An important embodiment of the invention employs the Hall magnetometer technique of sensing. The axes X, Y and Z pass through a semi-conductor crystal at right angles to one another (see FIG. 6). The semi-conductor is passed through a magnetic field whose lines of force are labeled M. The field is shown parallel to axis Y. Current is provided from a power source to pass through the crystal along axis X through connectors 66. The result of these conditions will be the generation of a voltage along the remaining Z axis through connectors The markers are magnets placed at the exits from route segments such as the two exits at a switch shown in FIGURE 7. They are placed, in this example, a fixed distance L from the track center line. The sensors on the vehicle are given a corresponding alignment. In this example the right hand exit is encoded by placing the marker to the right of the center line. The left exit is encoded by left hand alignment. Lateral alignment coding reduces the remaining coding needs to the determination of vehicle direction. In our example, direction is determined by longitudinally aligning two sensors in each lateral alignment path. The sequence of sensing signifies direction. Four sensors (S1, S2, S3, S4) are used, therefore, as shown in FIGURE 7.
In FIGURE 8 is shown the relationship of these elements. The Hall crystal sensor is supplied with power through connectors GG. As the individual sensor probe passes over the marker magnetic field, a voltage is creat d in the circuit through connectors HH. This voltage pulse is amplified and sent by cable to the tape recorder where the pulse is encoded.
Each sensor has its own amplifier and output c annel to the recorder. Channels 2-4 are similar to channel 1. Time pulses for time reference data are supplied by a crystal oscillator and frequency divider circuit. The time pulses are sent at predetermined intervals, such as 1 minute, into the fifth channel of the recorder.
At the conclusion of the vehicle operation, the tape is placed into a tape reading machine and the pulses transmitted over ordinary telephone lines to a computer center. Standard telephone equipment is used for this purpose. The data is then decoded by computer and the restilts displayed for the user.
From the foregoing it will be apparent to those versed in the art that I have disclosed a means of inferring the position of a vehicle in the network by relating initial position, coded signal sequence, and the network described.
(b) markers whose position and/0r code in said track network encodes each exit from a route segment to each adjacent segment,
(c) a vehicle located on one of said route segments,
(d) sensing means on said vehicle to successively sense said markers as said vehicle traverses successive route segments,
(e) recording means on the vehicle to record the code sequence, whereby knowledge of the route taken by the vehicle may be achieved by interpretation of the coded signal sequence relative to the initial position of the vehicle.
2. The combination set forth in claim 1 wherein every exit from a segment is uniquely coded, and said codes are used repetitively in the network, the number of markers used exceeding the number of codes required to encode the network.
3. The combination set forth in claim 2 wherein certain exits from a route segment are in only one direction from said vehicle, each such exit in one direction being uniquely coded but which code may be used to encode exits in the other direction, sensing means on said vehicl to sense vehicle direction at the moment said marker sensing means is sensing network marker codes.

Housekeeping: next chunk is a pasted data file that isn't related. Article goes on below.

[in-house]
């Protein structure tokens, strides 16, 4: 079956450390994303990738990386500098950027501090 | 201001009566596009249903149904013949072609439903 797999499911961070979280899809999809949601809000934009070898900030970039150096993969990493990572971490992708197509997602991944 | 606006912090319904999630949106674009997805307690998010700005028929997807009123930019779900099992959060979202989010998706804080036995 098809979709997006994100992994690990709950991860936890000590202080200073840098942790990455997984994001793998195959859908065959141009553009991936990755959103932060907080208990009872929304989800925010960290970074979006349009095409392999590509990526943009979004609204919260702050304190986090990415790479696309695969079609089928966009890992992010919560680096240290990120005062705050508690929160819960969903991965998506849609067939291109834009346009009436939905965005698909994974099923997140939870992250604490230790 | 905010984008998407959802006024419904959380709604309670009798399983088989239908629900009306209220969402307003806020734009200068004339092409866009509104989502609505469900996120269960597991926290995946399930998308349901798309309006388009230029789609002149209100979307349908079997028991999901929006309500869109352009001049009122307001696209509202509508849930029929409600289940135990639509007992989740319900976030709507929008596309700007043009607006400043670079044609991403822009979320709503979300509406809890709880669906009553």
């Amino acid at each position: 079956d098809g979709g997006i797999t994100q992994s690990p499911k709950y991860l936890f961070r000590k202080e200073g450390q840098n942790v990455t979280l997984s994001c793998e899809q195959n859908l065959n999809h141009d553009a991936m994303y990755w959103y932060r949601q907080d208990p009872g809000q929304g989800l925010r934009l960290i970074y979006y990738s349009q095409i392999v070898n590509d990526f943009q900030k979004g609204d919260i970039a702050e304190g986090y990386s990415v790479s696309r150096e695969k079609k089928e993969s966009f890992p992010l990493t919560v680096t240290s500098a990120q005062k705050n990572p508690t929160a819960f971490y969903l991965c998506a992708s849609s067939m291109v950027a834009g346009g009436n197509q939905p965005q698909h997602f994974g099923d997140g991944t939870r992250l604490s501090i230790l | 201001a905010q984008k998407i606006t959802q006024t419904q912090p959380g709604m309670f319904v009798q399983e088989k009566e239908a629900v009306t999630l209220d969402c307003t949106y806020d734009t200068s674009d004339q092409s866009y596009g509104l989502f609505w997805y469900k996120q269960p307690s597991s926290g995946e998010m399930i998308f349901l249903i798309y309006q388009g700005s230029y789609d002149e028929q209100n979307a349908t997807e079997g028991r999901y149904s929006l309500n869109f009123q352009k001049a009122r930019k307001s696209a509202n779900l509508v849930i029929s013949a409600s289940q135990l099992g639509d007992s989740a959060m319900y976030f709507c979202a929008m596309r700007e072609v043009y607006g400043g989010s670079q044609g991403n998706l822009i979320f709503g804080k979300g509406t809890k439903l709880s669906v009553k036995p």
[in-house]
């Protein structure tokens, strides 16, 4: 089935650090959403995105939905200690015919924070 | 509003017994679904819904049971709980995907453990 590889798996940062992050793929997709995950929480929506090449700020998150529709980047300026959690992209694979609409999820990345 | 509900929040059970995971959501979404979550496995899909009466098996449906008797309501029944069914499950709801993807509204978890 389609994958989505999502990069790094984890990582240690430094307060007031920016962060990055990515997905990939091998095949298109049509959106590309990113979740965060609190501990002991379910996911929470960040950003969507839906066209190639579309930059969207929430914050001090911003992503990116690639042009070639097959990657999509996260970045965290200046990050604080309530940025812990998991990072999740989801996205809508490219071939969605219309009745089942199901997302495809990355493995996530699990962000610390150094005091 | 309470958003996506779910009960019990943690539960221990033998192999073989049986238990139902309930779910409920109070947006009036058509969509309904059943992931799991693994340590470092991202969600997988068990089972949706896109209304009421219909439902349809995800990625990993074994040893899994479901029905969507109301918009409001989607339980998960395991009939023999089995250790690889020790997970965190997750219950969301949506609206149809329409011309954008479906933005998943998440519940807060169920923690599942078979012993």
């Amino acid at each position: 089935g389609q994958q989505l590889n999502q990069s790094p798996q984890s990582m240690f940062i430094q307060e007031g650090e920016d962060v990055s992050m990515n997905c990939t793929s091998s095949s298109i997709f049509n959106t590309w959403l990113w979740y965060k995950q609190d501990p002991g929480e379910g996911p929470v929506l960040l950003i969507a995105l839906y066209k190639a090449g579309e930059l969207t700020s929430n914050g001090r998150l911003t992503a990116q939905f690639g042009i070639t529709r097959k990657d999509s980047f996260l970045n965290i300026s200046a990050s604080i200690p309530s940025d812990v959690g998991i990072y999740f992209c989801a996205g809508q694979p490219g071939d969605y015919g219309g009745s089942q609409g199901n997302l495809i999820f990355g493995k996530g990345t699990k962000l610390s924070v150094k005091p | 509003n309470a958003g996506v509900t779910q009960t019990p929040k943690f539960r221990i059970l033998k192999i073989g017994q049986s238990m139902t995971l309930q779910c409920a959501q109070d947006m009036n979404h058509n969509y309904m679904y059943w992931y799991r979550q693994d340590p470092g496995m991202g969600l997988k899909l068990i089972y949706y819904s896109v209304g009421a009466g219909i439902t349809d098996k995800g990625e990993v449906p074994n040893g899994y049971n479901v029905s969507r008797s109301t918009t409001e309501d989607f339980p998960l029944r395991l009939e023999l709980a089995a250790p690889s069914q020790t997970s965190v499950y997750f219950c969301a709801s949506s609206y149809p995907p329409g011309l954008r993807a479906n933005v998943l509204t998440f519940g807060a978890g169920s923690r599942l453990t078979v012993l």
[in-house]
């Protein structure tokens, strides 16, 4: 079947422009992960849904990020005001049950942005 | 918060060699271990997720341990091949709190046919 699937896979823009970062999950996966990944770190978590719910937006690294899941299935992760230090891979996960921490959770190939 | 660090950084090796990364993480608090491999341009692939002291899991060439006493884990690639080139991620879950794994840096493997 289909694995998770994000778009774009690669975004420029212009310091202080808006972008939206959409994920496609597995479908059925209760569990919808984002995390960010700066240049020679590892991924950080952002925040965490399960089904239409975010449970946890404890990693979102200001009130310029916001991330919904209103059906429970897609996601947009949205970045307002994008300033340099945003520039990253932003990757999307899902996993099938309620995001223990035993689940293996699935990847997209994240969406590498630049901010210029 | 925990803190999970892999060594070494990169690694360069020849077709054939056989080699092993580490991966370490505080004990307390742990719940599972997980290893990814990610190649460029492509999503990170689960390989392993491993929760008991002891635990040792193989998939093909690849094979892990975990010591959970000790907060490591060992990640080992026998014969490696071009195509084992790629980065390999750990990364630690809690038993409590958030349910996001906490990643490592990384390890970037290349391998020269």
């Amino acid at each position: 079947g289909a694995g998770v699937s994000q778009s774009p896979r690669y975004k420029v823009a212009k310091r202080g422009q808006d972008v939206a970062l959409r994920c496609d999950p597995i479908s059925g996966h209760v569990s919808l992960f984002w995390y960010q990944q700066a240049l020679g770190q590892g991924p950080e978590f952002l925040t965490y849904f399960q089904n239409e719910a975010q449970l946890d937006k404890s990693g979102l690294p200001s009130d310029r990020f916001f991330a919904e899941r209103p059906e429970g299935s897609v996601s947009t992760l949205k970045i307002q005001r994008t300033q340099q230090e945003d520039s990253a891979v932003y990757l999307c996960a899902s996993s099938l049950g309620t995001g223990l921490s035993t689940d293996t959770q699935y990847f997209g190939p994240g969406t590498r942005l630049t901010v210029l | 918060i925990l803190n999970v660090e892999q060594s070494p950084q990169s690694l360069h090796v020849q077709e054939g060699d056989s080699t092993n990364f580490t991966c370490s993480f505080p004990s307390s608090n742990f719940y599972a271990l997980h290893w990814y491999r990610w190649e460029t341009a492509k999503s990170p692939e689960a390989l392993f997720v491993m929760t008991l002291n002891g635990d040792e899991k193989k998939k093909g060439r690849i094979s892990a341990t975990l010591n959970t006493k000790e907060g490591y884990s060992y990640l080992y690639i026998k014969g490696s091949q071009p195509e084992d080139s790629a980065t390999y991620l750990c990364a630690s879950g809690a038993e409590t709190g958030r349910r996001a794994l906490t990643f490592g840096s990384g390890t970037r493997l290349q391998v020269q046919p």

4. The combination set forth in claim 2, wherein certain exits from a route segment are in only one direction from said vehicle, each such exit in one direction being uniquely coded but which code may be used to encode exits in another direction, and another identical sensing means on the vehicle to also sense route segment markers, said two sensing means being placed in longitudinal alignment on the vehicle, whereby the sequence of sensing by said two sensing means signifies vehicle direction.
5. A vehicle route tracing system comprising:
(a) a track network comprising a plurality of adjacent interconnected route segments,
(b) markers whose position and/or code in said track network encodes each exit from a route segment to each adjacent segment,
(c) a vehicle located on one of said route segments,
(d) sensing means on said vehicle to successively sense said markers as said vehicle traverses successive route segments,
(e) transmitting means on the vehicle to send the code data and vehicle identification to a fixed location,
(f) receiving means at the fixed location to receive and record the code sequence, whereby knowledge of the route and current position of the vehicle may 1 1 be achieved by interpretation of the coded signal sequence relative to the initial position of the vehicle.
6. The combination set forth in claim 5 wherein every exit from a segment is uniquely coded, and said codes are used repetitively in the network, the number of markers used exceeding the number of codes required to encode the network.
7. The combination set forth in claim 6 wherein certain exits from a route segment are in only one direction from said vehicle, each such exit in one direction being uniquely coded but which code may be used to encode exits in the other direction, sensing means on said vehicle to sense vehicle direction at the moment said marker sensing means is sensing network marker codes.
8. The combination set forth in claim 6 wherein certain exits from a route segment are in only one direction from said vehicle, each such exit in one direction References Cited UNITED STATES PATENTS 2,334,507 11/1943 Place 246-122 3,128,069 4/1964 Pickell 246-2 DRAYTON E. HOFFMAN, Primary Examiner US. Cl. X.R.